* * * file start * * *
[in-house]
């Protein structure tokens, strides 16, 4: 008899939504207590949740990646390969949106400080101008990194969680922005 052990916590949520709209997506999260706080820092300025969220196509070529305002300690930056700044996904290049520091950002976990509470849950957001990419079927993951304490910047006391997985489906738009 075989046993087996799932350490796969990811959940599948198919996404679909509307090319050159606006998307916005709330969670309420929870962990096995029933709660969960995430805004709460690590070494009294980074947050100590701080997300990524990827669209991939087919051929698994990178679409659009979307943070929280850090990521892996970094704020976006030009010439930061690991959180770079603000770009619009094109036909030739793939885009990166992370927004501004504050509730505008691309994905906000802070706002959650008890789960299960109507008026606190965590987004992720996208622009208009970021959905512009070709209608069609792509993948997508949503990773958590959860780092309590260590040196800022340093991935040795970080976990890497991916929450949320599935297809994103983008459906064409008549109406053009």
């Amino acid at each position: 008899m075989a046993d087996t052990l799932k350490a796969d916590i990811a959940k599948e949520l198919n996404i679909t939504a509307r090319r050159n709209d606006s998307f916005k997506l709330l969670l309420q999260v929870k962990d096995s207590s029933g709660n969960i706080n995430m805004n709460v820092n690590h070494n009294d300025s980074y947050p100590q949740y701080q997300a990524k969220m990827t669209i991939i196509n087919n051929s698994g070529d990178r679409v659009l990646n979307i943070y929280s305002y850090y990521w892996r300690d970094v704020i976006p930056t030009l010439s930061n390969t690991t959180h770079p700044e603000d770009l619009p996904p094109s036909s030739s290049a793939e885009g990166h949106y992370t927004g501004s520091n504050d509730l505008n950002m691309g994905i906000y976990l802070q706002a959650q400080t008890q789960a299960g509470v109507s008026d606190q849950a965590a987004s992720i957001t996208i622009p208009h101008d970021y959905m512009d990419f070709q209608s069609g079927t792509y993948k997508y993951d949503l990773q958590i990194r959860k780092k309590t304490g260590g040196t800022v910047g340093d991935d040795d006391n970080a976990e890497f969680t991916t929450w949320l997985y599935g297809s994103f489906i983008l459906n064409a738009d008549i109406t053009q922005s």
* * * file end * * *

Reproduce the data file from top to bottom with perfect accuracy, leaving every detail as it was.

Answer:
[in-house]
């Protein structure tokens, strides 16, 4: 008899939504207590949740990646390969949106400080101008990194969680922005 052990916590949520709209997506999260706080820092300025969220196509070529305002300690930056700044996904290049520091950002976990509470849950957001990419079927993951304490910047006391997985489906738009 075989046993087996799932350490796969990811959940599948198919996404679909509307090319050159606006998307916005709330969670309420929870962990096995029933709660969960995430805004709460690590070494009294980074947050100590701080997300990524990827669209991939087919051929698994990178679409659009979307943070929280850090990521892996970094704020976006030009010439930061690991959180770079603000770009619009094109036909030739793939885009990166992370927004501004504050509730505008691309994905906000802070706002959650008890789960299960109507008026606190965590987004992720996208622009208009970021959905512009070709209608069609792509993948997508949503990773958590959860780092309590260590040196800022340093991935040795970080976990890497991916929450949320599935297809994103983008459906064409008549109406053009």
């Amino acid at each position: 008899m075989a046993d087996t052990l799932k350490a796969d916590i990811a959940k599948e949520l198919n996404i679909t939504a509307r090319r050159n709209d606006s998307f916005k997506l709330l969670l309420q999260v929870k962990d096995s207590s029933g709660n969960i706080n995430m805004n709460v820092n690590h070494n009294d300025s980074y947050p100590q949740y701080q997300a990524k969220m990827t669209i991939i196509n087919n051929s698994g070529d990178r679409v659009l990646n979307i943070y929280s305002y850090y990521w892996r300690d970094v704020i976006p930056t030009l010439s930061n390969t690991t959180h770079p700044e603000d770009l619009p996904p094109s036909s030739s290049a793939e885009g990166h949106y992370t927004g501004s520091n504050d509730l505008n950002m691309g994905i906000y976990l802070q706002a959650q400080t008890q789960a299960g509470v109507s008026d606190q849950a965590a987004s992720i957001t996208i622009p208009h101008d970021y959905m512009d990419f070709q209608s069609g079927t792509y993948k997508y993951d949503l990773q958590i990194r959860k780092k309590t304490g260590g040196t800022v910047g340093d991935d040795d006391n970080a976990e890497f969680t991916t929450w949320l997985y599935g297809s994103f489906i983008l459906n064409a738009d008549i109406t053009q922005s």